What does nootropic mean?
This class of supplements has grown a lot in popularity in the last couple of months.
Featured in movies like Limitless or Lucy, and presented as though it can make us super-geniuses.
Well, they can’t do that. But there are a lot of things they can go.
Here, we cover the basics of nootropics what the different types are, and how you can get started using them.
What Does "Nootropic" Mean?
Nootropics in the most basic definition are chemicals that boost the brain's ability to function.
The term "nootropic" was originally coined by Dr. Giurgea in 1964 when he created piracetam, the first nootropic.
He believed the brain was capable of changing and expanding. His nootropic was designed to facilitate the brain's natural ability to change, which it has done very well even to this day.
If you break the term nootropic down, you get nous, which means mind, and trepein, which means to bend.
In effect, nootropic means “to bend the mind”, or “bendable mind”.
This is a fitting name, as it suggests the idea that they can change the structure of the brain, making it perform in ways it may not have performed before.
This concept of mind-bending plays a lot into the concept of neuroplasticity that's been thrown around a lot in recent years. Somewhat incorrectly I might add.
Neuroplasticity is the idea that the nerve cells making up the brain are able to reconnect in different places.
This is mostly true for the very young as the brain develops.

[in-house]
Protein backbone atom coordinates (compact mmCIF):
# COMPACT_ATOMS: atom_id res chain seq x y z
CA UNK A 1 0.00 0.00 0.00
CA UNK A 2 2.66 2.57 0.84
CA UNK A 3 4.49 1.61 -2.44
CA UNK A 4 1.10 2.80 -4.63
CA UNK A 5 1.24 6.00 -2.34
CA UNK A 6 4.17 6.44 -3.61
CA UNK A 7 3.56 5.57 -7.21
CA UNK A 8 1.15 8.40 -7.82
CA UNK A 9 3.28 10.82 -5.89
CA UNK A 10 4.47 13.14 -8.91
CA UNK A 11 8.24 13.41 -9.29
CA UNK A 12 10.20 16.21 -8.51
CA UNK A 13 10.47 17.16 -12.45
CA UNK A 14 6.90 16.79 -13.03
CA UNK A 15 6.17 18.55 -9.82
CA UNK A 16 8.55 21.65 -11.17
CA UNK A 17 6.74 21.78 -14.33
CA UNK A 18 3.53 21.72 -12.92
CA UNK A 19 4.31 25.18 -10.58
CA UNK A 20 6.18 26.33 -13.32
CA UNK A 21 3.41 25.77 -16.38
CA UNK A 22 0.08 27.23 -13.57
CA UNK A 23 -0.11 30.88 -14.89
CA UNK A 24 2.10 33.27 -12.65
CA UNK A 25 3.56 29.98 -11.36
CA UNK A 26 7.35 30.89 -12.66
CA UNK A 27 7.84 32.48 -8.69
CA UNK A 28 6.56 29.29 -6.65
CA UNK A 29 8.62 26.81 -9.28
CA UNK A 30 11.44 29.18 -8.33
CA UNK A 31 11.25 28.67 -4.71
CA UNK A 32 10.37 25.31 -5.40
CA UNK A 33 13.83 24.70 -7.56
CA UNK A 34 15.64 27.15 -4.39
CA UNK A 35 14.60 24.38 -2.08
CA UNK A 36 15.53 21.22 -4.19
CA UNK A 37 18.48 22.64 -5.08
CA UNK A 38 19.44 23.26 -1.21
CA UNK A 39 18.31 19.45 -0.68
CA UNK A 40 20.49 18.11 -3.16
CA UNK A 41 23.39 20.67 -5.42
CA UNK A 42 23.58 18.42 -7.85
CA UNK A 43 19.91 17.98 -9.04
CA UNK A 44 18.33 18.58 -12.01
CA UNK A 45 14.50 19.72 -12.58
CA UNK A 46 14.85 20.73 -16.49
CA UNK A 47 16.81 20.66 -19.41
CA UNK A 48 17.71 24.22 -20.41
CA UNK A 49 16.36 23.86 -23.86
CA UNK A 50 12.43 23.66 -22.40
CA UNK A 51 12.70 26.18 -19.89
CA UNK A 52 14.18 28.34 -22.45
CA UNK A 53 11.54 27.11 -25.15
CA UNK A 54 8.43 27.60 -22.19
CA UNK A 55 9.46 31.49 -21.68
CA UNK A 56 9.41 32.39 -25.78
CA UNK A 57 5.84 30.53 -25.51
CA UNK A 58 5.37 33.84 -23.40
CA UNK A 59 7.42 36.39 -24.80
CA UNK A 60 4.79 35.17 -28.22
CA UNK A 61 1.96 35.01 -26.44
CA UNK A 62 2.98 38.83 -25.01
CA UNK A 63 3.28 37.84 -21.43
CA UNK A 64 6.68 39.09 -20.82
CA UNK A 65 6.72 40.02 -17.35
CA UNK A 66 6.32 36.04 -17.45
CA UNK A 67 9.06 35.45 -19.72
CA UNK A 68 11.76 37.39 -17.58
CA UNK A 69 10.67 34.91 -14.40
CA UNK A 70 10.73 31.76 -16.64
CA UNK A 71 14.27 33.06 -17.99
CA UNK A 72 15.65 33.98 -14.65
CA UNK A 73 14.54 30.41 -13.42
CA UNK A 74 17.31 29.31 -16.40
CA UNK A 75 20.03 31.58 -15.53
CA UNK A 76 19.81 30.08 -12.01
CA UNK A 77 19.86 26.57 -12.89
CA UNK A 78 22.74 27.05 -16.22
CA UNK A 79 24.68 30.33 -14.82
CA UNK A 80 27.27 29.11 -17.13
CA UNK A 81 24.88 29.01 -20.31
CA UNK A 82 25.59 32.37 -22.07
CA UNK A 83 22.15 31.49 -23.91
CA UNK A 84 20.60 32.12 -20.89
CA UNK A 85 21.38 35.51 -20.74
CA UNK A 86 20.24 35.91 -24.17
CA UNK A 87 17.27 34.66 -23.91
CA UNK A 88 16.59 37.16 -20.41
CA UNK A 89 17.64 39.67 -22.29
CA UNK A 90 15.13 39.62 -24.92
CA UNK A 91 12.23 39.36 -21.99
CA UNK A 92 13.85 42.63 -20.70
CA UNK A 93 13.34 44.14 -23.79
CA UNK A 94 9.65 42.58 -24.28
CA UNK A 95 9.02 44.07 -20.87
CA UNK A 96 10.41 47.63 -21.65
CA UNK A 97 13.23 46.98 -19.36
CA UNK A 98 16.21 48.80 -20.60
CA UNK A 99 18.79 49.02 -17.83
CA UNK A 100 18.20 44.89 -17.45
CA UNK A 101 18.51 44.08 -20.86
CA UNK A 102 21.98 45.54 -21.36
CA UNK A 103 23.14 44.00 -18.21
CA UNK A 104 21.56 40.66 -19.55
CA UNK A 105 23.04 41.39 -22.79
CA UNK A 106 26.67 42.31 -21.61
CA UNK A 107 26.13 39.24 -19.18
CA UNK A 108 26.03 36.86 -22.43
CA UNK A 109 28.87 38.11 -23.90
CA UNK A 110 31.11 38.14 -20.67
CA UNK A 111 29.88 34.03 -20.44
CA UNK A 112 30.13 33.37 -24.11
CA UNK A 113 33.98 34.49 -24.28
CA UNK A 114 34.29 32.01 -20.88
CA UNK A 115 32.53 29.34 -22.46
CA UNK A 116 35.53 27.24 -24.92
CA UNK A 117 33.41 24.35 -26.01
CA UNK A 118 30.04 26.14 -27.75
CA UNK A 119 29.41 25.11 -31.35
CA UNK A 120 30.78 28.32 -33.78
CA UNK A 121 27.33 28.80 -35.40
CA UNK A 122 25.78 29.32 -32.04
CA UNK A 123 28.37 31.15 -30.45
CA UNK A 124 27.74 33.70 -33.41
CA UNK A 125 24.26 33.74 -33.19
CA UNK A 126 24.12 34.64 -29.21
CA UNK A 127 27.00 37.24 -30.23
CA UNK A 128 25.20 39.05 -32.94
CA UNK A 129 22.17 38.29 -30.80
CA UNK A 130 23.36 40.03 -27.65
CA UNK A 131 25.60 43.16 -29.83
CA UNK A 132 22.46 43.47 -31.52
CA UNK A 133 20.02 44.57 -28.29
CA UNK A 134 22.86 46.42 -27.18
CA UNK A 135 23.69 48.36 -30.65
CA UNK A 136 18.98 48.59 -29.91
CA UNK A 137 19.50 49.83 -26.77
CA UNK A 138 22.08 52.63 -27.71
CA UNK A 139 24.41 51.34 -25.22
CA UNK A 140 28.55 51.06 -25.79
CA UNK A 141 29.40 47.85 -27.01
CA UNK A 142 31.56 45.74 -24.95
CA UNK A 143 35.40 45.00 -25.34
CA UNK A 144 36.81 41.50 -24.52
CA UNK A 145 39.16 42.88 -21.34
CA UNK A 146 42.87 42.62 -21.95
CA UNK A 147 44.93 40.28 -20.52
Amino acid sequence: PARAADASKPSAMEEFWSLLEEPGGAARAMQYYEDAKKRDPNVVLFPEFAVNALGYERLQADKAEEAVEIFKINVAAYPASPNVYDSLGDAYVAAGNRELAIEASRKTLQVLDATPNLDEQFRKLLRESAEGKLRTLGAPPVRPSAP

New connections are made all the time, as the brain is in a constant state of flux and change.
As we age, however, these connections become more cemented and are less capable of reconnecting in new ways.
One of my favourite blogs, Neuroskeptic points out time and time again that if we really were capable of neuroplasticity like so many people promise, brain damage wouldn’t be a problem.
When the brain is damaged, it would simply remake the connections elsewhere and avert the problem area completely.
Unfortunately, this is not the case.
There is, however, at least some degree of neuroplasticity in the adult brain. It's necessary for us to learn and develop new memories and skills.
Nootropics don't give the brain neuroplasticity, no matter how much advertising any given brands may toss around.
They do, however, improve the general functioning of the brain, and can promote some of this low-level neuroplasticity by improving various processes in the brain.
How Nootropics Help:
Improving recovery from concussions
Forming new connections with new skills and memories
Maintaining healthy brain structure
Prevent or reduce oxidative and free radical damage
Nutritionally supporting neurotransmitter production
Increasing blood flow within the brain
The Usefulness of Nootropics
1. Brain Optimization
Nootropics are often taken by healthy individuals to optimize cognitive performance or recover from an injury. Sort of like how a bodybuilder or athlete uses supplements aimed at optimizing the performance and repair of their body.
It's the same concept, and even has similar features.
Nootropics can stimulate, support, or inhibit certain actions in the body to achieve results.
The brain is like a muscle (figuratively speaking), and needs to be both exercised and fed the proper nutrients in order to work to its fullest potential.